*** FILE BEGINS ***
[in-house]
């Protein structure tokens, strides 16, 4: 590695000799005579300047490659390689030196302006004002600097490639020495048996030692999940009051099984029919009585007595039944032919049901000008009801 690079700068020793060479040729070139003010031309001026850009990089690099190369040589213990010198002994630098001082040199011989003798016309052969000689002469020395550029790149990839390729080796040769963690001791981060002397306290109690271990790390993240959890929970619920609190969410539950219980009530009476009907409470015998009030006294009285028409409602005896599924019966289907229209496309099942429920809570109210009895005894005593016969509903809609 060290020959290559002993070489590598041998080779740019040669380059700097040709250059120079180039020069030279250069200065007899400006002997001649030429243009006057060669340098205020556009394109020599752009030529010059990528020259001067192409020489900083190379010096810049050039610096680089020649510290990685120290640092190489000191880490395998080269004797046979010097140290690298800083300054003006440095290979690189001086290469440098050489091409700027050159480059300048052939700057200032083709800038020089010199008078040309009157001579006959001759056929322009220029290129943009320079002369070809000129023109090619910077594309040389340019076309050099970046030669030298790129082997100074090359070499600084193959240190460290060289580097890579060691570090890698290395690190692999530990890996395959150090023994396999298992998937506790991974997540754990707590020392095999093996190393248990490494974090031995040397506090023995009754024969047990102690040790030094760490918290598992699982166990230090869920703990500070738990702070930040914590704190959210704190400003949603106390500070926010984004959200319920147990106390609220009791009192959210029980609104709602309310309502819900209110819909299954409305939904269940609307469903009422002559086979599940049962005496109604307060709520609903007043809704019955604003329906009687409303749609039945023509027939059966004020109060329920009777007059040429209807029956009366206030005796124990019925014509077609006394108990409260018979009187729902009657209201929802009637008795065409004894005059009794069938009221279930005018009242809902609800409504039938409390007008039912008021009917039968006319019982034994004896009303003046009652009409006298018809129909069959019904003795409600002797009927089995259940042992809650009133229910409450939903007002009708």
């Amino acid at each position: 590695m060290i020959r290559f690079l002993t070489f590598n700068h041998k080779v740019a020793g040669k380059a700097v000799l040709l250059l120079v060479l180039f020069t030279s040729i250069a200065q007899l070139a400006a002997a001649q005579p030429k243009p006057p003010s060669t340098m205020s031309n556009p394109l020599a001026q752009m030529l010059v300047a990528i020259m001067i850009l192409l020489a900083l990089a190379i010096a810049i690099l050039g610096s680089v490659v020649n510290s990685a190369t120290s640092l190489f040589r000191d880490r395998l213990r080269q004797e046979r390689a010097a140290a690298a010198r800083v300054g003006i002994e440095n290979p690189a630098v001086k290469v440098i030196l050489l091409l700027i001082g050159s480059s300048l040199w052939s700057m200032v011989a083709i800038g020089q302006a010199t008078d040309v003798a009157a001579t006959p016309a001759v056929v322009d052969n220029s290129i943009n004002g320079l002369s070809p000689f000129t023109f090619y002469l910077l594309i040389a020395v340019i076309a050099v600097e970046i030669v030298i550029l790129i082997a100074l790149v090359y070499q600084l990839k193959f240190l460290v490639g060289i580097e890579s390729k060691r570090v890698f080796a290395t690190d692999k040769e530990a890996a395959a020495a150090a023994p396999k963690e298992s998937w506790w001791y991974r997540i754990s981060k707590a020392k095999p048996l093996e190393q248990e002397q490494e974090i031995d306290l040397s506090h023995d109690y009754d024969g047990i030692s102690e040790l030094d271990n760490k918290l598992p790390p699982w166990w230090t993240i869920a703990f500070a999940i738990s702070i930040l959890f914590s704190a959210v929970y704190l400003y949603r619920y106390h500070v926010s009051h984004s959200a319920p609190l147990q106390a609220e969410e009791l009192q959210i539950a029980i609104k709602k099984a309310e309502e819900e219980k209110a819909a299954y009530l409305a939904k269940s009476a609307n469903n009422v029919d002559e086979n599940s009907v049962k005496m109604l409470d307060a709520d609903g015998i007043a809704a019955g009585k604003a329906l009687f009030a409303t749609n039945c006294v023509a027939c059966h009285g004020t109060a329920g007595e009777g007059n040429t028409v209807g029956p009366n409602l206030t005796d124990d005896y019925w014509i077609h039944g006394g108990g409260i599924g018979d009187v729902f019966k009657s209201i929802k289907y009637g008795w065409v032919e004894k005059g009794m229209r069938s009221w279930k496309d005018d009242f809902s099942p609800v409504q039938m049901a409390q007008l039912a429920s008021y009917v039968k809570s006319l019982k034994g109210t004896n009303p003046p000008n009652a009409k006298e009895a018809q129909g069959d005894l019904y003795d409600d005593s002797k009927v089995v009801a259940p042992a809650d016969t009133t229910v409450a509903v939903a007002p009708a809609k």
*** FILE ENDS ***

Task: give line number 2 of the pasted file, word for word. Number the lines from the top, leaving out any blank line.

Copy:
């Protein structure tokens, strides 16, 4: 590695000799005579300047490659390689030196302006004002600097490639020495048996030692999940009051099984029919009585007595039944032919049901000008009801 690079700068020793060479040729070139003010031309001026850009990089690099190369040589213990010198002994630098001082040199011989003798016309052969000689002469020395550029790149990839390729080796040769963690001791981060002397306290109690271990790390993240959890929970619920609190969410539950219980009530009476009907409470015998009030006294009285028409409602005896599924019966289907229209496309099942429920809570109210009895005894005593016969509903809609 060290020959290559002993070489590598041998080779740019040669380059700097040709250059120079180039020069030279250069200065007899400006002997001649030429243009006057060669340098205020556009394109020599752009030529010059990528020259001067192409020489900083190379010096810049050039610096680089020649510290990685120290640092190489000191880490395998080269004797046979010097140290690298800083300054003006440095290979690189001086290469440098050489091409700027050159480059300048052939700057200032083709800038020089010199008078040309009157001579006959001759056929322009220029290129943009320079002369070809000129023109090619910077594309040389340019076309050099970046030669030298790129082997100074090359070499600084193959240190460290060289580097890579060691570090890698290395690190692999530990890996395959150090023994396999298992998937506790991974997540754990707590020392095999093996190393248990490494974090031995040397506090023995009754024969047990102690040790030094760490918290598992699982166990230090869920703990500070738990702070930040914590704190959210704190400003949603106390500070926010984004959200319920147990106390609220009791009192959210029980609104709602309310309502819900209110819909299954409305939904269940609307469903009422002559086979599940049962005496109604307060709520609903007043809704019955604003329906009687409303749609039945023509027939059966004020109060329920009777007059040429209807029956009366206030005796124990019925014509077609006394108990409260018979009187729902009657209201929802009637008795065409004894005059009794069938009221279930005018009242809902609800409504039938409390007008039912008021009917039968006319019982034994004896009303003046009652009409006298018809129909069959019904003795409600002797009927089995259940042992809650009133229910409450939903007002009708």